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Industry unites in message to select committee

The Finance and Expenditure select committee has heard a “concerted message” from the financial services sector, its chair Deborah Russell says.

Thursday, June 11th 2020, 6:50AM

David Whyte

Oral submissions were made on the Conduct of Financial Institutions Bill on Wednesday.

Key themes were repeated by many submitters, who said the bill was rushed, left too much power over incentives to regulators, which could deal a potentially fatal blow to advice businesses, and there was too much crossover with other rules and regulations the sector was working under.

Insurers Cigna, AIA and Partners Life all argued that the recent Covid-19 outbreak had shown their good conduct in action – they had offered hardship provisions to consumers who struggled financially and contacted those who might need extra help.

Michael Burrowes, head of legal at Cigna, said the bill was a good idea but there had been a lack of consultation with the industry for what would be a substantial and important regime. The result was rushed, complex and lacked the appropriate clarity and detail.

He and AIA general counsel Kristy Redfern called for the bill to be delayed until FSLAA had bedded in.

Other submitters argued there was no evidence of the sort of harm occurring that would justify such rapid and sweeping intervention.

Katrina Shanks, chief executive of Financial Advice New Zealand, said it was hard to understand the implications of the bill because a lot of detail was left to regulations.

The power to prohibit forms of incentives was very strong, she said. She said it was hard to think of any other sector that had such oversight on its remuneration.

Shanks said Financial Advice NZ had six main concerns: the bill’s power to regulate sales incentives, no definition of “fair”, confusion over whether financial advisers are included in fair conduct programmes, the definition of intermediary, the claims process, and the timing of the bill’s enactment.

Partners Life chief legal, risk and conduct officer Rebecca Sellers said incentives played an important part in the livelihoods of many businesses and were a matter of substantive policy that should not be delegated to regulation – though committee member and Labour MP Duncan Webb asked AIA how the rules could be kept up-to-date with a changing industry if they were not in the regulations.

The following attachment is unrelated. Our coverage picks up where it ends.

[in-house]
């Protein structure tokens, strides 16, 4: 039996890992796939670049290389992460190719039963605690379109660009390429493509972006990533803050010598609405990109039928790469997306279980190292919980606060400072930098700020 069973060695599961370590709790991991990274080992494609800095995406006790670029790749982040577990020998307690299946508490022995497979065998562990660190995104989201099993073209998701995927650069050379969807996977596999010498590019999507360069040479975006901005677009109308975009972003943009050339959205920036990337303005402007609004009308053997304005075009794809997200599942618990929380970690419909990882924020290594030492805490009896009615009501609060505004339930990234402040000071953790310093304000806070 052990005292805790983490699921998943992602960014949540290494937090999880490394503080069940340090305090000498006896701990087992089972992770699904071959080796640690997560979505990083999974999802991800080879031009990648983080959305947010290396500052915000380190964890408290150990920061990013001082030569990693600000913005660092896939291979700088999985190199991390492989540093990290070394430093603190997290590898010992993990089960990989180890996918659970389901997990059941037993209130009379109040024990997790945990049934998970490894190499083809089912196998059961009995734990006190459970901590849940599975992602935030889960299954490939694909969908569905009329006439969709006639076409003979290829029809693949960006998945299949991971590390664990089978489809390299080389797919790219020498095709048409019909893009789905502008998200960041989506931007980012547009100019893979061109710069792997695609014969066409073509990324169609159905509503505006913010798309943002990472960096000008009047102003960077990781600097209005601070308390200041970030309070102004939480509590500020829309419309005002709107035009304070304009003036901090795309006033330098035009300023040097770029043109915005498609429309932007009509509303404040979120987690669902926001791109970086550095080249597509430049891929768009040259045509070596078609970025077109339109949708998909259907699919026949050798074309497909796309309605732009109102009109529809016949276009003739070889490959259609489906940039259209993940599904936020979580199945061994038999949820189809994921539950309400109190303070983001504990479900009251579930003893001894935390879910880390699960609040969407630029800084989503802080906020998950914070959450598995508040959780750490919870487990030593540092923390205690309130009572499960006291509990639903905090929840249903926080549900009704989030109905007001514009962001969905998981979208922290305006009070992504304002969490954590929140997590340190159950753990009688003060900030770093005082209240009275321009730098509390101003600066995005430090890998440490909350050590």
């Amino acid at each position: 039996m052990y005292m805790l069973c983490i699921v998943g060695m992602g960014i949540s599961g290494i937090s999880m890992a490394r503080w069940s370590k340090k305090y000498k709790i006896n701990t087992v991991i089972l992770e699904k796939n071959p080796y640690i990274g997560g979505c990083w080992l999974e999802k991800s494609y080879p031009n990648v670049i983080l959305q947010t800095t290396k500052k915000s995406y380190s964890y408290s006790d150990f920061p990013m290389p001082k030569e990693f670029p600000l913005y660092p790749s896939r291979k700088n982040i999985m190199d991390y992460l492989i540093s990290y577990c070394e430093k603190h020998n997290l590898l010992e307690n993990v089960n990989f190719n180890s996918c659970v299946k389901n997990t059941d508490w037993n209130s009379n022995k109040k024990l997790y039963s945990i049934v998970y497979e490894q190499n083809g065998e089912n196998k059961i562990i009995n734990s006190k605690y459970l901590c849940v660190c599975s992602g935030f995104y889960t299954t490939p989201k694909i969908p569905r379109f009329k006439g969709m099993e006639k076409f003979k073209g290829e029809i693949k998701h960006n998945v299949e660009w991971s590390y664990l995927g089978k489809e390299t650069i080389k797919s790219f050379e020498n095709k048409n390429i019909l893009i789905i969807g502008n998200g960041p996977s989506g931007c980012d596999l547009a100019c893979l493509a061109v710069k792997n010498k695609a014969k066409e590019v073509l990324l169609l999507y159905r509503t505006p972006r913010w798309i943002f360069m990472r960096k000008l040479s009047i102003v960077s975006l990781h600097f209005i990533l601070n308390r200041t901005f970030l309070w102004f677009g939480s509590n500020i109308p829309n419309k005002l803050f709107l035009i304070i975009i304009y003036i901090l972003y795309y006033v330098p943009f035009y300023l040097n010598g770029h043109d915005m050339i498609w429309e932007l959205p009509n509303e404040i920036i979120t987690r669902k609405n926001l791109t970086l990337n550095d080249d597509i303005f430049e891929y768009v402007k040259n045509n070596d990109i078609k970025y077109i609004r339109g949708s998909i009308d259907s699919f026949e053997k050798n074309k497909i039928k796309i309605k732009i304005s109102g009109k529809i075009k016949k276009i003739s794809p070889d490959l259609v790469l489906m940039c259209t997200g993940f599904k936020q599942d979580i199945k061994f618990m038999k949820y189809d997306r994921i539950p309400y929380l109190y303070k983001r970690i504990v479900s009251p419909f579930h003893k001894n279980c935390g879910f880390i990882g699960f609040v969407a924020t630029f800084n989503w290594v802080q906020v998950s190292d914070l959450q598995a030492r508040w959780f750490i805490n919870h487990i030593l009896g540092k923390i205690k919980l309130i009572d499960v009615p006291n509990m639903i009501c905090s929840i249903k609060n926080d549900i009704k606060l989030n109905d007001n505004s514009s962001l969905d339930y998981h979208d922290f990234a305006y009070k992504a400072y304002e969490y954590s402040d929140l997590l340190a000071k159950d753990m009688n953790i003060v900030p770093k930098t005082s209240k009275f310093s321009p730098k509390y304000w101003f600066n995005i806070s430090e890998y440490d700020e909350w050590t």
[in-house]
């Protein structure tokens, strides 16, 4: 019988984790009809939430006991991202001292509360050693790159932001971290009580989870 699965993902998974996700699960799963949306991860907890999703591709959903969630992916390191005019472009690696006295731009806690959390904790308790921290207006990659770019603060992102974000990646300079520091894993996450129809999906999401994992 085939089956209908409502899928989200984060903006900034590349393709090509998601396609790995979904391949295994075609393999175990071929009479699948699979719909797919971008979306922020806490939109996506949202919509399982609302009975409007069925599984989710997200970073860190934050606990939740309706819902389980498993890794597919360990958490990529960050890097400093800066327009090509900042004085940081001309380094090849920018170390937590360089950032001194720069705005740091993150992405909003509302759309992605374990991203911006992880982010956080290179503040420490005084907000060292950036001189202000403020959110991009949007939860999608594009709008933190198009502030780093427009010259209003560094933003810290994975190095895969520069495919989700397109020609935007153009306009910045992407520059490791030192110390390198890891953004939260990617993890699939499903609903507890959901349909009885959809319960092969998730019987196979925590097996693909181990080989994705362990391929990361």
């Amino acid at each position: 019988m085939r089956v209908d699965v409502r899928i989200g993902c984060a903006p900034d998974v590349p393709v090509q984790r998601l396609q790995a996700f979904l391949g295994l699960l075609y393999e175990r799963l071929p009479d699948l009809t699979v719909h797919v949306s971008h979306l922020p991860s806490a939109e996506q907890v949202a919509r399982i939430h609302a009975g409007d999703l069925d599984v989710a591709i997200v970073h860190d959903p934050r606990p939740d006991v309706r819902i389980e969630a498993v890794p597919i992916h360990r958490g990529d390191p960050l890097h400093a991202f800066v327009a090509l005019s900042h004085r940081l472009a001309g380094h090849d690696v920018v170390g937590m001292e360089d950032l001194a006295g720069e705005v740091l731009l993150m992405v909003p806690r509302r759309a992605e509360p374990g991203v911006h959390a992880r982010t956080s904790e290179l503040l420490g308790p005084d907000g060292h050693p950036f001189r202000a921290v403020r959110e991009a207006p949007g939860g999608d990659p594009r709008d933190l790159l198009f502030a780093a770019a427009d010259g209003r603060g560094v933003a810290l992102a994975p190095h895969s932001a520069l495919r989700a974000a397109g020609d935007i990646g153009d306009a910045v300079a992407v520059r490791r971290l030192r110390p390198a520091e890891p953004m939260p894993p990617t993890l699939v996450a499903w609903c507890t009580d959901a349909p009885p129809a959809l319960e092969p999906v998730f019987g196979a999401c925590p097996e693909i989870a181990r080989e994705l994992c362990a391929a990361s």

David Whyte, speaking on behalf of a group of sector participants including Financial Advice New Zealand, the TripleA Advisers Association and Wealthpoint, said the drafting was confusing because it was not clear whether financial advisers were caught by providers’ fair conduct programmes.

“I understand the intention is not to include financial advisers in the fair conduct programmes but the words don’t quite say that.”

He said there was a risk that intermediaries might cut down the number of providers they dealt with to simplify their obligations.

It would be particularly important that an adviser assisting a client with a claim was not captured by insurer processes he said. They needed to be able to act completely free of any influence from or obligation to the insurer.

Anna Black, chief risk officer at Fidelity Life, said the outcome of the bill needed to increase customer trust and ensure sustainability of the industry over the long term. “Pausing is appropriate.”

The bill could significantly increase compliance costs, she said. It was critical that those be kept to a minimum so that New Zealanders had access to affordable insurance options.

“The bill poses a real risk of reduced availability of independent financial advice for consumers.”

Redfern said changes to commission rules in Australia had affected the availability of advice and given that New Zealand was underinsured already, that outcome should be avoided. She said the threat of significant reform was affecting advisers’ mental wellbeing. “It’s more important than ever that any additional regulation is fit for purpose and doesn’t create unintended consequences and anxiety.”

She said, because there was no evidence of widespread misbehaviour New Zealand had time to get the bill right.

Tags: AIA Cigna CoFI David Whyte Fidelity Life Financial Advice New Zealand Katrina Shanks Partners Life

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ANZ 4.44 3.15 3.25 3.39
ANZ Special - 2.55 2.69 2.79
ASB Bank 4.45 2.55 2.69 2.79
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BNZ - Classic - 2.55 2.69 2.79
BNZ - Mortgage One 5.15 - - -
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Heartland 3.95 2.89 2.97 3.39
Heartland Bank - Online - - - -
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HSBC Premier LVR > 80% - - - -
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HSBC Special - - - -
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Last updated: 21 September 2020 10:48am

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